JOSHUA 13:1-14:15 | LUKE 18:1-17 | PSALM 85:1-13 | PROVERBS 13:7-8
Joshua is getting to be old, and it has been forty-five years since he was first commissioned by Moses to scout out the territories of Canaan that he eventually led the children of Israel into. At the age of 85, Joshua says he is still just as strong as he was when he first came here, and he continues to serve as leader of the people.
The chapter starts out with God telling him that there are yet lands to be explored and taken, and it is to be seen if Joshua will carry this out in the days to come. In the meantime, he attends to some other unfinished business: some of the lands east and west of the river Jordan are further distributed and awarded to the various tribes of Israel.
Turning to our reading in Luke, we see Jesus continuing to teach with parables or stories with a deeper meaning. There is at first, the parable of the persistent widow who refuses to go away despite being denied. Finally, the judge she has been crying out to, out of a sheer sense of exasperation grants her plea. To this, Jesus says how much more would God do for his children who cry out to him day and night. There is certainly something to said for perseverance!
Then there is the parable of the pharisee and the tax-collector. The Pharisee being the upright and self-righteous pillar of society, and the tax-collector known for his cheating ways, both find themselves praying side-by-side in the Temple. And while the Pharisee is quick to praise himself for this circumspect behavior, the tax-collector simply prays for mercy and forgiveness.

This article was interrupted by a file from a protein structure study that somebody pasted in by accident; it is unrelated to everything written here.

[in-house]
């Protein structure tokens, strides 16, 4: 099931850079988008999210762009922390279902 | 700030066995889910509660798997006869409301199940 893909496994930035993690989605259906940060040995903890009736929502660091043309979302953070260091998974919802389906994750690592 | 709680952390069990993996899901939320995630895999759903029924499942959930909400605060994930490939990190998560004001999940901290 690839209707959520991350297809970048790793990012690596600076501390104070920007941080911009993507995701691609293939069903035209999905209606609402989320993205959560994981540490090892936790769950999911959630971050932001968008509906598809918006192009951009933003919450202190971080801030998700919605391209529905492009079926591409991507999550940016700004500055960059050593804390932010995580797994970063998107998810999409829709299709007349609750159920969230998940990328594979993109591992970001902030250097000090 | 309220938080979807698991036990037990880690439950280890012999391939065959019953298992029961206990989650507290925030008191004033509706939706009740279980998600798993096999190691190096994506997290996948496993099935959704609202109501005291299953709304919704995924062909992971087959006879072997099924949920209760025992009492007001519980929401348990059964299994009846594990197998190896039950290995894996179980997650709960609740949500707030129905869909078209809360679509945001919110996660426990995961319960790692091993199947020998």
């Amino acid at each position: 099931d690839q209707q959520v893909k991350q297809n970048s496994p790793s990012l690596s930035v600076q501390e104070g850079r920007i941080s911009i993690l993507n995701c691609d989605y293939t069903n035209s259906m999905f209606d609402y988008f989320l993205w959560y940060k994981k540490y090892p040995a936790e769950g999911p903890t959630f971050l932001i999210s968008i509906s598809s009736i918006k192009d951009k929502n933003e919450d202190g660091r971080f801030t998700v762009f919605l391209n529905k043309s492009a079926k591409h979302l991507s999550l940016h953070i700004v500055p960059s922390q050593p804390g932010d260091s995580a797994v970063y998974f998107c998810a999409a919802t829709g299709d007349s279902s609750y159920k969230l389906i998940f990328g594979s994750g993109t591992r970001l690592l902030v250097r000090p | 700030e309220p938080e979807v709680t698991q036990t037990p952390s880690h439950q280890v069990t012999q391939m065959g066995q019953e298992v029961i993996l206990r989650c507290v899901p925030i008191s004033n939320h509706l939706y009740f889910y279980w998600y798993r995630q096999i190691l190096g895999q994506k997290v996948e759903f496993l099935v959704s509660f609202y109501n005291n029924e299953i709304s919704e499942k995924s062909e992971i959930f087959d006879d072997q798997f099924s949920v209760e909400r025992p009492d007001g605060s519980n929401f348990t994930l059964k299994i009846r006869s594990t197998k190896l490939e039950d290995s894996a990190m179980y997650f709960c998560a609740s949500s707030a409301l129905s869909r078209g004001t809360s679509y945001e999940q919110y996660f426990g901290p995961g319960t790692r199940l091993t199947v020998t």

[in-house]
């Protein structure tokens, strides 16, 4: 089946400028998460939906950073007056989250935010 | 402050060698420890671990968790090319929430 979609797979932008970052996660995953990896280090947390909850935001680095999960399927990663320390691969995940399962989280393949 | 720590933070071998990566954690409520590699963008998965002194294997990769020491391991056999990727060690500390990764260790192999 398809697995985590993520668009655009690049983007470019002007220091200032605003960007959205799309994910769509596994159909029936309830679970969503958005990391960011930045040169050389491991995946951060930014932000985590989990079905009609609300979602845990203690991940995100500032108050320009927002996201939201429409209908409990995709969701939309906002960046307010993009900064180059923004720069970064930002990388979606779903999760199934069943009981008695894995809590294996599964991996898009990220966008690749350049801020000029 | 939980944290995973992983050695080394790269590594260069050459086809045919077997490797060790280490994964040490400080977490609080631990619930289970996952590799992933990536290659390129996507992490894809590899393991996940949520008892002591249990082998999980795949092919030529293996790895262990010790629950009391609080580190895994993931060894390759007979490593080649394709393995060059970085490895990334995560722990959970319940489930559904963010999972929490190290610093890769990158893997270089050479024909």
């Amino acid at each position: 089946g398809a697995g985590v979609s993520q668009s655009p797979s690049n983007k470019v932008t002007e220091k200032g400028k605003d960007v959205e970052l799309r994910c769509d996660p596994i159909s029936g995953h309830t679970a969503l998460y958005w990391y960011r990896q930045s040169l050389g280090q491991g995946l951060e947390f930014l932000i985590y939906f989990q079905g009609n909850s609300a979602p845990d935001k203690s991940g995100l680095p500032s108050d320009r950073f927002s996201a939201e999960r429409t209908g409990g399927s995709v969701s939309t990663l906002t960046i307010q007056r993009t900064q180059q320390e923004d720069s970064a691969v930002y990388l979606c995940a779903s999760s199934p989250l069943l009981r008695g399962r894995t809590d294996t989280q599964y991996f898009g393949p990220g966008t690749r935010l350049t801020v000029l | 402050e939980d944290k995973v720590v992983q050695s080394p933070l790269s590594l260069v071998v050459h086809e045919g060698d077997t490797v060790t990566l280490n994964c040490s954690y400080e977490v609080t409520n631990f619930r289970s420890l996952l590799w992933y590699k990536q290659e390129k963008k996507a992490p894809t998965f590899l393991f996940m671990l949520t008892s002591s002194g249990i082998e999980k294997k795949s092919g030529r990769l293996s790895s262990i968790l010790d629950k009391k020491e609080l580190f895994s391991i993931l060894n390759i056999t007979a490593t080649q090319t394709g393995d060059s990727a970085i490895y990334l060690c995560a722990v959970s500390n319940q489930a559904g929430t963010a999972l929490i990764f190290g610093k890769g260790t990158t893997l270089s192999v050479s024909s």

Jesus says this of the two: 14 “I tell you that this man, rather than the other, went home justified before God. For all those who exalt themselves will be humbled, and those who humble themselves will be exalted.”
Jesus’ love of children is also evident from this passage. While his disciples are quick to shoo away those who bring their children to seat on Jesus’ lap, Jesus himself welcomes them and tells his disciples not to turn them away.
He says: “Let the little children come to me, and do not hinder them, for the kingdom of God belongs to such as these. 17 Truly I tell you, anyone who will not receive the kingdom of God like a little child will never enter it.”
Like little children full of faith and devoid of fear, we are to likewise accept the gift of God into our own hearts. Doing so will usher in the kingdom of God into our hearts and lives.
Next, in our Psalm for the day, David the consummate poet, sings the praises of the Lord. He says:
10 Love and faithfulness meet together;
righteousness and peace kiss each other.
11 Faithfulness springs forth from the earth,
and righteousness looks down from heaven.
12 The LORD will indeed give what is good,
and our land will yield its harvest.
13 Righteousness goes before him
and prepares the way for his steps.
May it always be so!
And finally, a most suitable verse from the book of Proverbs just in time for Tax Day, April 15th!
7 One person pretends to be rich, yet has nothing;
another pretends to be poor, yet has great wealth.
May God bless the reading and reflection of His Word. Amen.